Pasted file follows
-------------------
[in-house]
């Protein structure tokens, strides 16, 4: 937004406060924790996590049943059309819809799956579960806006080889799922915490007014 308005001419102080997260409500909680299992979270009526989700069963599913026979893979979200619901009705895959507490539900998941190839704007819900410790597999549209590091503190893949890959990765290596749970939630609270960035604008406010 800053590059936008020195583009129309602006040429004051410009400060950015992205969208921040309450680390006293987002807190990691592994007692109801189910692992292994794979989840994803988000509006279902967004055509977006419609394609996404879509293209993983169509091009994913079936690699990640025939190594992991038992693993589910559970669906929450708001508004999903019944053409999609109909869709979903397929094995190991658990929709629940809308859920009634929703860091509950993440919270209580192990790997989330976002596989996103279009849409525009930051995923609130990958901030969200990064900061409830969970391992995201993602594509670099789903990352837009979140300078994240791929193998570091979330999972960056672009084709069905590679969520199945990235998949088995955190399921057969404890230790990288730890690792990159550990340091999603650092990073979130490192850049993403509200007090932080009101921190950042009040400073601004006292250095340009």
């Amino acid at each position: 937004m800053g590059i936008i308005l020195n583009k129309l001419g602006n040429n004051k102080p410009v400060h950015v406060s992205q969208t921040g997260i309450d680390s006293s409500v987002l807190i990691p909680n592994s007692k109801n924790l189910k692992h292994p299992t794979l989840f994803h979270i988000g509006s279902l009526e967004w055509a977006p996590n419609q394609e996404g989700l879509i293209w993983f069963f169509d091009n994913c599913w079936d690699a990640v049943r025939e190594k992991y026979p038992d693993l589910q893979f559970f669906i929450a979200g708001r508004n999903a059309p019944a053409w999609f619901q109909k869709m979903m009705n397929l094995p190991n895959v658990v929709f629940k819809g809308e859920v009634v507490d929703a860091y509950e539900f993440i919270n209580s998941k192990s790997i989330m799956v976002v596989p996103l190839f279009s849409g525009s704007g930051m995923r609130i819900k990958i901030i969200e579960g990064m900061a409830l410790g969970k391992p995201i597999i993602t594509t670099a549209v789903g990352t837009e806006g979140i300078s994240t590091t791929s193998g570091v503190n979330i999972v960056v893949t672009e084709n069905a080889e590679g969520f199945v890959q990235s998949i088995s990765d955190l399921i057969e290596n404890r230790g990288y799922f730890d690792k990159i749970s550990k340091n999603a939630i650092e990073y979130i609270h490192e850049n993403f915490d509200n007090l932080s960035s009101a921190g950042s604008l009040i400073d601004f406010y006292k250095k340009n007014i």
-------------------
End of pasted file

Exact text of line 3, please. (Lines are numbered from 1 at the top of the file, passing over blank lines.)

């Amino acid at each position: 937004m800053g590059i936008i308005l020195n583009k129309l001419g602006n040429n004051k102080p410009v400060h950015v406060s992205q969208t921040g997260i309450d680390s006293s409500v987002l807190i990691p909680n592994s007692k109801n924790l189910k692992h292994p299992t794979l989840f994803h979270i988000g509006s279902l009526e967004w055509a977006p996590n419609q394609e996404g989700l879509i293209w993983f069963f169509d091009n994913c599913w079936d690699a990640v049943r025939e190594k992991y026979p038992d693993l589910q893979f559970f669906i929450a979200g708001r508004n999903a059309p019944a053409w999609f619901q109909k869709m979903m009705n397929l094995p190991n895959v658990v929709f629940k819809g809308e859920v009634v507490d929703a860091y509950e539900f993440i919270n209580s998941k192990s790997i989330m799956v976002v596989p996103l190839f279009s849409g525009s704007g930051m995923r609130i819900k990958i901030i969200e579960g990064m900061a409830l410790g969970k391992p995201i597999i993602t594509t670099a549209v789903g990352t837009e806006g979140i300078s994240t590091t791929s193998g570091v503190n979330i999972v960056v893949t672009e084709n069905a080889e590679g969520f199945v890959q990235s998949i088995s990765d955190l399921i057969e290596n404890r230790g990288y799922f730890d690792k990159i749970s550990k340091n999603a939630i650092e990073y979130i609270h490192e850049n993403f915490d509200n007090l932080s960035s009101a921190g950042s604008l009040i400073d601004f406010y006292k250095k340009n007014i």